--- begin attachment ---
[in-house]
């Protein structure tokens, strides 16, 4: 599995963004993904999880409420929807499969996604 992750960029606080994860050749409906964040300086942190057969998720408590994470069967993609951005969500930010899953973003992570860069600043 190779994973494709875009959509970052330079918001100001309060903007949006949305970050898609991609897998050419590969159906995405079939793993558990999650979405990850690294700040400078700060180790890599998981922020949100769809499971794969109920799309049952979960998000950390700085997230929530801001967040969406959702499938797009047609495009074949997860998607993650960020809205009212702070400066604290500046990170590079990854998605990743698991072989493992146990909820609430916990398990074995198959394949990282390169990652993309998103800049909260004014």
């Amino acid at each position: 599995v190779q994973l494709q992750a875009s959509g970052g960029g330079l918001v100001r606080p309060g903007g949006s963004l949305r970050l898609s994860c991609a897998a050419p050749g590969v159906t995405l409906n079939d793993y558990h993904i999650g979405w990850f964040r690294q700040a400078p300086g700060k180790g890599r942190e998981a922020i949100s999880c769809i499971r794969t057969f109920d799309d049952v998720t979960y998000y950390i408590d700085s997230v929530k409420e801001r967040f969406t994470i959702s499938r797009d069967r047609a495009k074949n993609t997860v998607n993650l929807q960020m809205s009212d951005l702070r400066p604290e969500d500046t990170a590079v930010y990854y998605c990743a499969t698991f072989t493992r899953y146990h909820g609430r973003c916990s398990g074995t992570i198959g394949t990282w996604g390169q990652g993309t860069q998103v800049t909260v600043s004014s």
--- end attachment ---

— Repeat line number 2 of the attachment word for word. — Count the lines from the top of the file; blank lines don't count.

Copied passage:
């Protein structure tokens, strides 16, 4: 599995963004993904999880409420929807499969996604 992750960029606080994860050749409906964040300086942190057969998720408590994470069967993609951005969500930010899953973003992570860069600043 190779994973494709875009959509970052330079918001100001309060903007949006949305970050898609991609897998050419590969159906995405079939793993558990999650979405990850690294700040400078700060180790890599998981922020949100769809499971794969109920799309049952979960998000950390700085997230929530801001967040969406959702499938797009047609495009074949997860998607993650960020809205009212702070400066604290500046990170590079990854998605990743698991072989493992146990909820609430916990398990074995198959394949990282390169990652993309998103800049909260004014």